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Wright Brothers Airplane Factory Added To National Register Of Historic Places

Wright Airplane Factory Designated On National Register Of Historic Places
Jerry Kenney
Wright Airplane Factory Designated On National Register Of Historic Places

The Wright Company Factory, located near W. Third St. in Dayton, has been officially listed on the National Register of Historic Places. Preservationists have lobbied for more than a decade to receive the special site designation.

The factory buildings were built in 1910 and 1911 and served as the first airplane factory in the United States. Inventors Orville and Wilbur Wright produced more than 100 planes at the factory.

Kendell Thompson, superintendent at Dayton Aviation Heritage National Historical Park,  says the historic designation opens the door for new educational programs to happen on the site.

“Between those two buildings alone, we've got just under 40,000 square feet of space to do things like STEM programs, interactive exhibits and trainings, and there's just a lot of possibilities of things that we can do,” he says.

In 2018 the city of Dayton purchased the 54-acre factory site for $1 million to help redevelop the property.  Included in their plan is the addition of a new West Dayton library branch, to be built on any land not aquired by the National Park System.

Mackensie Wittmer is executive director with the National Aviation Heritage Alliance, a group that has been working to secure the historic designation for the Wright Company Factory.  She says NAHA and its partners will work on the redevelopment plan in the coming months.

“We're slowly chipping away at this project and we are looking at what we can accomplish in 2020 as a team,” says Wittmer. “I'm so thankful for the National Park Service as they move forward with the acquisition of the buildings.”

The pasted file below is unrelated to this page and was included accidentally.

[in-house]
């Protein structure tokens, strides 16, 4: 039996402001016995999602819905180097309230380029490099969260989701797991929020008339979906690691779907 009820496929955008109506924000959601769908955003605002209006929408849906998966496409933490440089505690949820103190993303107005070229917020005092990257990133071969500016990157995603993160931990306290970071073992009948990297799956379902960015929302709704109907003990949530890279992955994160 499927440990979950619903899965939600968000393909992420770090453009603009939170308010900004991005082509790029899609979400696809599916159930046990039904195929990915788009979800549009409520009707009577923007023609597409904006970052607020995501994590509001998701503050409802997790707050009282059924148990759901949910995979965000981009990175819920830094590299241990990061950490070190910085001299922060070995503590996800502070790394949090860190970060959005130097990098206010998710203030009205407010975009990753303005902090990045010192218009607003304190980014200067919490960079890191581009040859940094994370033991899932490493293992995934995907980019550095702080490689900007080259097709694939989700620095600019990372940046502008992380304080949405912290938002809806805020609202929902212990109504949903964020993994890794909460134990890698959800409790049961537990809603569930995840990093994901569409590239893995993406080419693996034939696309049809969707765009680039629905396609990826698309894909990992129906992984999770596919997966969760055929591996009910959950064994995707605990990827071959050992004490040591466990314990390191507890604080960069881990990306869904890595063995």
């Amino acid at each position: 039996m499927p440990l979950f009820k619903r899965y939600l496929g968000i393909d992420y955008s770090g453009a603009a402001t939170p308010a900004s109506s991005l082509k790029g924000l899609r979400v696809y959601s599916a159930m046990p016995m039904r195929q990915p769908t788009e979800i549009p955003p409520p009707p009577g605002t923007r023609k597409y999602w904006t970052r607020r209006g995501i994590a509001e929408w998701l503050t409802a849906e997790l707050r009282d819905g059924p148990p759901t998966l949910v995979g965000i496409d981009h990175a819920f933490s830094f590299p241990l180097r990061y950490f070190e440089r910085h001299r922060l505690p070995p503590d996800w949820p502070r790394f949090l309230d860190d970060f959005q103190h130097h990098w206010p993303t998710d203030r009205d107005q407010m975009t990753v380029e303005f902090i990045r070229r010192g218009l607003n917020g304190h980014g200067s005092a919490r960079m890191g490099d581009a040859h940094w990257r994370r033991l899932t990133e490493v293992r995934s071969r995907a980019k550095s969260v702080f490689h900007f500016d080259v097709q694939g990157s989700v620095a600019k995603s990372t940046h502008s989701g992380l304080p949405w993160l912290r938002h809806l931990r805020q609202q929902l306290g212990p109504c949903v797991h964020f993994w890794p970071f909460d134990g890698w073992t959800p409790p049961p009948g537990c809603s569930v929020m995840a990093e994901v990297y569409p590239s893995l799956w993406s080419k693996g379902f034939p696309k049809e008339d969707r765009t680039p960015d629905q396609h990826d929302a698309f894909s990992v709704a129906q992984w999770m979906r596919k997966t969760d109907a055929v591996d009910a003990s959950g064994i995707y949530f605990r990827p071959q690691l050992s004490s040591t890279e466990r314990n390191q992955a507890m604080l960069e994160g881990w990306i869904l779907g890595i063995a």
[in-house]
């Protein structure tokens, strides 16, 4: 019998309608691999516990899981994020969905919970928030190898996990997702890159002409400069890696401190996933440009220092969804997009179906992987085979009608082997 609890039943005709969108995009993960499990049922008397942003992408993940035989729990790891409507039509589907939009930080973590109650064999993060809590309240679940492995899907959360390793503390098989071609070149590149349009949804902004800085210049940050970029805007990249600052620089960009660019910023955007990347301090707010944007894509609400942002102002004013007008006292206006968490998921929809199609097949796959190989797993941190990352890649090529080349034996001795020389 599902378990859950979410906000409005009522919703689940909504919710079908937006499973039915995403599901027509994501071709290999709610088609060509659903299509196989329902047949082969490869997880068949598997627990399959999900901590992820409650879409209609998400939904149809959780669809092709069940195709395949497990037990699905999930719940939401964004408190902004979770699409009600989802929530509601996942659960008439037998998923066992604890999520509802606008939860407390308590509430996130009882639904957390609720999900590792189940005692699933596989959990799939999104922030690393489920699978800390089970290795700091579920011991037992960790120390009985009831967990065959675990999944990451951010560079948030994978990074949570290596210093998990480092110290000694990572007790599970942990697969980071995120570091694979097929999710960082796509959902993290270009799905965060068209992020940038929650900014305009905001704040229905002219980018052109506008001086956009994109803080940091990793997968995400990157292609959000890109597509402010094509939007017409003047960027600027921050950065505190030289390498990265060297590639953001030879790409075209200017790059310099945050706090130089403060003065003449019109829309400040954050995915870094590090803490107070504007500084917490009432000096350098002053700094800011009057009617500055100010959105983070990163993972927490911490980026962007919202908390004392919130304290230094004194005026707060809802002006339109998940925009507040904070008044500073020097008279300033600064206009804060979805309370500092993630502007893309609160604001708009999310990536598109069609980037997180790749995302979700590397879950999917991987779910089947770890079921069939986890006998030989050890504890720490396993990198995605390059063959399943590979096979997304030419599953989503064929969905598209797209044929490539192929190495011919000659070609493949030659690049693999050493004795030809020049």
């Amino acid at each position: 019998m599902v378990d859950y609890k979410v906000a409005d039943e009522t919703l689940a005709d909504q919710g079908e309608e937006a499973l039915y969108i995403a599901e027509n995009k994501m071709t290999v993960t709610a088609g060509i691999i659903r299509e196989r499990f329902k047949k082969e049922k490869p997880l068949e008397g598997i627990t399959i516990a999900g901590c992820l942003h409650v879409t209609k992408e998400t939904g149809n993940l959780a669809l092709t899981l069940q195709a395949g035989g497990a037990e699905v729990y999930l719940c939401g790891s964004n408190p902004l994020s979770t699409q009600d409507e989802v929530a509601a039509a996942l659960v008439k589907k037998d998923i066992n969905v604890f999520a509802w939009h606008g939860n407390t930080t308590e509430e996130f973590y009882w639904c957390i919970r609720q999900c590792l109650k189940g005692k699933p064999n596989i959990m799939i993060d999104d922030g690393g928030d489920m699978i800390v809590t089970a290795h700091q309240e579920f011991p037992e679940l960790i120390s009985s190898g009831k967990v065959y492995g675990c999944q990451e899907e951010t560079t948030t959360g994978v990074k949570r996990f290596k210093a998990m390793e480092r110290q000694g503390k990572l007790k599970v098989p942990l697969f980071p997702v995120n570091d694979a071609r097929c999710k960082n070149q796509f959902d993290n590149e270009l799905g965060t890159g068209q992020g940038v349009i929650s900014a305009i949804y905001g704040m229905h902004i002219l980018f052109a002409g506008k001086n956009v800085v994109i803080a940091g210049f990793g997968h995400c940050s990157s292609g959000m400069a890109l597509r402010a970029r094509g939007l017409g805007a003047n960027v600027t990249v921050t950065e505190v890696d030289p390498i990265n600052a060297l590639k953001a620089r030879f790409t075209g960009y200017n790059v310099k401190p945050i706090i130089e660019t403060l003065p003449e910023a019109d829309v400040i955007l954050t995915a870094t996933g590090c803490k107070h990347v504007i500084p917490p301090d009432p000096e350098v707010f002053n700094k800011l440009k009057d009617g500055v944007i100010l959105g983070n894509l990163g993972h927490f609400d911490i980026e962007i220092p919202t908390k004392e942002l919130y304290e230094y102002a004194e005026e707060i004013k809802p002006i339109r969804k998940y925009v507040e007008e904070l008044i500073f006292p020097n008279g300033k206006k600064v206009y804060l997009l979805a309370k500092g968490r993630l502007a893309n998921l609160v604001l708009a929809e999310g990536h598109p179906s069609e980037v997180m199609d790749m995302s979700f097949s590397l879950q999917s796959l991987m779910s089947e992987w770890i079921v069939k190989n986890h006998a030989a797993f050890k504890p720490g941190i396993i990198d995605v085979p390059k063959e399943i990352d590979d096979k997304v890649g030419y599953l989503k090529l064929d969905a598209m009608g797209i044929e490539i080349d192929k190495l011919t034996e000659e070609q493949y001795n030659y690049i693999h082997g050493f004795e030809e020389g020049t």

The National Park Service is authorized to purchase the Wright Factory buildings and a portion of the surrounding land for $450,000 through the Land Water Conservation Fund. Officials say the final purchase price, however, will be determined through an appraisal of the assessed value of any property and costs associated with the purchase, such as environmental studies, surveying and planning.

Jerry Kenney was introduced to WYSO by a friend and within a year of first tuning in became an avid listener and supporter. He began volunteering at the station in 1991 and began hosting Alpha Rhythms in February of 1992. Jerry joined the WYSO staff in 2007 as a host of All Things Considered and soon transitioned into hosting Morning Edition. In addition to now hosting All Things Considered, Jerry is the host and producer of WYSO Weekend, WYSO's weekly news and arts magazine. He has also produced several radio dramas for WYSO in collaboration with local theater companies. Jerry has won several Ohio AP awards as well as an award from PRINDI for his work with the WYSO news department. Jerry says that the best part of his job is being able to talk to people in the community and share their experiences with WYSO listeners.